When crafting effective talent strategies for the enterprise, HR leaders have to filter through a noisy business environment to identify what matters most. This research discusses four possible talent-related scenarios the organization faces and how HR leaders can prepare for them.
This article is part of a three-part series on helping HR leaders take the lead amid economic uncertainty. The other parts discuss how and
Organizations today are under pressure to deliver results while operating under challenging conditions. Although inflation has slowed in the United States and other countries, organizations still face an economic environment marked by high interest rates and high levels of uncertainty. Similarly, although labor markets may be weakening, HR leaders are still concerned about increased competition for talent. As of February 2023, 56% of HR leaders we surveyed expected competition for talent to increase over the next six months, compared with 50% in January 2023 and 35% in December 2022.
The OECD’s Business Confidence Index (BCI), which is used to help anticipate turning points in economic activity from an industry perspective, has been steadily trending downward for most countries over the past year. The most recent BCI for the United States, for instance, is 98.94, indicating “pessimism toward future performance” (see Figure 1).
Given numerous and often ambiguous economic signals, HR leaders have to filter through this noise to identify what factors matter most in crafting their talent strategies. Today, organizations increasingly operate in different regions that may face wildly different economic, political and legislative environments. Adapting to these shifting conditions makes it a challenge for organizations to determine what information to use in crafting their strategies, as they may be facing multiple scenarios simultaneously.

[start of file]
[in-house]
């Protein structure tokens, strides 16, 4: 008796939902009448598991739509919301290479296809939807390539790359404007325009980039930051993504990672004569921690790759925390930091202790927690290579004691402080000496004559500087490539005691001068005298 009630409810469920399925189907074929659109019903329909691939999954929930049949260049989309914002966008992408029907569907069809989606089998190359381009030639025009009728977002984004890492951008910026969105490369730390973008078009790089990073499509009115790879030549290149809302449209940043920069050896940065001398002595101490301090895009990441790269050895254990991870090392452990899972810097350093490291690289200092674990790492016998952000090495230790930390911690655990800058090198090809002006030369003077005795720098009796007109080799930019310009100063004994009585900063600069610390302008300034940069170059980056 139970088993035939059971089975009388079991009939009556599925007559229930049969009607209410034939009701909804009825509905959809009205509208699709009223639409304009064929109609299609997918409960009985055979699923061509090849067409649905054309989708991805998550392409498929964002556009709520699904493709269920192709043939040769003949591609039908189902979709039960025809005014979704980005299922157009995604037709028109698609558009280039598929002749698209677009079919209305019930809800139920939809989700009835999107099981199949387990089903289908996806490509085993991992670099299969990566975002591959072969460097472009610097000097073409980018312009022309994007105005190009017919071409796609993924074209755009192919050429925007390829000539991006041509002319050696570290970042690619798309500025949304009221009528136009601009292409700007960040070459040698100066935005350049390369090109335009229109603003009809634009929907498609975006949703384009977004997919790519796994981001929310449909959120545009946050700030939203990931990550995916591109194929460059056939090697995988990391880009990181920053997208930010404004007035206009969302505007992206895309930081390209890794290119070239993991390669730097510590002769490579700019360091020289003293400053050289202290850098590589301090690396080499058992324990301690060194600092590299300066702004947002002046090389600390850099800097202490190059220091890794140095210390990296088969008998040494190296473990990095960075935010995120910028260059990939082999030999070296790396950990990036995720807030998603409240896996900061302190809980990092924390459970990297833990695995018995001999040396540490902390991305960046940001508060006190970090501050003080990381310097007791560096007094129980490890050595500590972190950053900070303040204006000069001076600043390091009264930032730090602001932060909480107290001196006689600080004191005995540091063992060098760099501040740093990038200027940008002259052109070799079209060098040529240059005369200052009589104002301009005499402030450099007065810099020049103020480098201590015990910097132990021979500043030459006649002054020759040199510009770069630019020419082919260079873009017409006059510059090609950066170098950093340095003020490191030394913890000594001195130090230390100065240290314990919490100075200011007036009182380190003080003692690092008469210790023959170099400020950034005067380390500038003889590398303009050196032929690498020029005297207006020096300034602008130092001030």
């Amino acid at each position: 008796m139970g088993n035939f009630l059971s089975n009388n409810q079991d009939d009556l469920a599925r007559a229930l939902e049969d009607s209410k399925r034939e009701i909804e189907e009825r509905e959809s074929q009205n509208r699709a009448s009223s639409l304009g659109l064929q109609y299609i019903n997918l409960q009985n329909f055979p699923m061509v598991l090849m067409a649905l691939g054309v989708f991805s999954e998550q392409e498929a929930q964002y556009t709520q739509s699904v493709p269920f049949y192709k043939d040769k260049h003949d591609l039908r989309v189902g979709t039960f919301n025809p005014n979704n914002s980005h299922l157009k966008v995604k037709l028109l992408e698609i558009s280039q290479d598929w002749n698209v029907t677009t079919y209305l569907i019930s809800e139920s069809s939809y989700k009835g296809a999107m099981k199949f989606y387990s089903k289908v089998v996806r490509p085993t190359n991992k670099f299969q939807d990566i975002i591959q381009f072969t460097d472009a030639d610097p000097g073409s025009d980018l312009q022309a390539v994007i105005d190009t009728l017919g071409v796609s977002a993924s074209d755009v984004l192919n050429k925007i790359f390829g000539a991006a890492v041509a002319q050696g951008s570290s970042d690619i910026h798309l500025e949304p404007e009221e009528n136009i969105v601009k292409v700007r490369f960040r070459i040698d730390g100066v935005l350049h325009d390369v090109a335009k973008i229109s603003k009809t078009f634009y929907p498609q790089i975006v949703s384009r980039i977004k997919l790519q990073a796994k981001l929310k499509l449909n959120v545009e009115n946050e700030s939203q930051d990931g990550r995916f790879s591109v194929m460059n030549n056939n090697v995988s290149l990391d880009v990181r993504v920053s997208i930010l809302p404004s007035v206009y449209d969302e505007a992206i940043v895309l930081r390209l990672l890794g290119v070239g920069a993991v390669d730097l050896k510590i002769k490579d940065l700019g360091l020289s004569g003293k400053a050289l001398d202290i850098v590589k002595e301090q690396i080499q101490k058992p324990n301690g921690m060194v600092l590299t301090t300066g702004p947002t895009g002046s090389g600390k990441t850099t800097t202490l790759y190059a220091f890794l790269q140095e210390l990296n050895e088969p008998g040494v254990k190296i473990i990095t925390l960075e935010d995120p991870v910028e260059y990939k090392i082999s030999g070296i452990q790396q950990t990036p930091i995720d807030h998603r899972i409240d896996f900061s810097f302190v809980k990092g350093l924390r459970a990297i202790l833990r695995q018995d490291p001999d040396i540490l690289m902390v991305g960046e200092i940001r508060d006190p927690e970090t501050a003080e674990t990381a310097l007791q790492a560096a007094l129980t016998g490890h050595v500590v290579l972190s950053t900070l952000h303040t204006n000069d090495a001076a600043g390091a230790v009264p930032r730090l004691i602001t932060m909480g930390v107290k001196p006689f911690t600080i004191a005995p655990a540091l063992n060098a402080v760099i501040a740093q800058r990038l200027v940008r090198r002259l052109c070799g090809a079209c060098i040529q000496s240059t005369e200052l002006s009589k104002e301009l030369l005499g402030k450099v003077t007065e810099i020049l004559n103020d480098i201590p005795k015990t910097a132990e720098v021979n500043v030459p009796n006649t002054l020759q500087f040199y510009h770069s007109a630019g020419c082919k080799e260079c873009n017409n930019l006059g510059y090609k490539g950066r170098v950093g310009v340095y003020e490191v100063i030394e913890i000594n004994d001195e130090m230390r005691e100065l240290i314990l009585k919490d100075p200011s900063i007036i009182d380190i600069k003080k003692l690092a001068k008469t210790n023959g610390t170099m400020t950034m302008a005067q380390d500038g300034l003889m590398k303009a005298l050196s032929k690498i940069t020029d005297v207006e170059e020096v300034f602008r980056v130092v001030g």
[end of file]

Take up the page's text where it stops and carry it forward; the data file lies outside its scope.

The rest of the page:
HR leaders may face a seemingly unlimited number of scenarios, but these challenges can be simplified into four general scenarios based on two key factors: organizational performance outlook and critical talent availability. By focusing on where their organization falls in these two parameters and how that position changes over time, HR leaders can more agilely develop a targeted plan of action to deploy as needed.
To be best-equipped to navigate today’s complex world, HR leaders should:
Identify and prepare for possible scenarios — Understand which of four possible, talent-related scenarios their organization faces by assessing their near-term economic outlook and critical talent availability.
Strategize for four scenarios — Situate their talent strategy in each of these four possible scenarios for greater resiliency.
Continually assess their scenario(s) and plan accordingly — Monitor key data and metrics related to performance outlook and critical talent availability, communicate regularly with business leadership to ensure they align on objectives and identify stakeholders and their roles in the event of a shock.
The two main parameters HR leaders should consider when planning their talent strategies are:
Performance outlook — A company’s outlook regarding its economic and/or fundamental business condition as defined by indicators such as financial performance, position or cash flows
Critical talent availability — A company’s ease of access to critical talent capabilities (e.g., skills, knowledge, experience) defined by indicators such as available candidates and cost to acquire
In determining where their organizations fall on these two spectra, HR leaders should be in continuous dialogue with business leadership. In particular, they should speak with finance leadership for information on their revenue and growth projections as well as recruiting leadership on talent availability trends.
Based on these parameters, HR leaders should consider four possible scenarios — and ways to respond (see Figure 2):
Positive performance outlook + scarce critical talent
Positive performance outlook + abundant critical talent
Negative performance outlook + scarce critical talent
Negative performance outlook + abundant critical talent
By crafting strategies based on these four scenarios, HR leaders can prepare their organization for the future, protect their workforces and situate themselves as strategic business leaders, rather than simply functional leaders.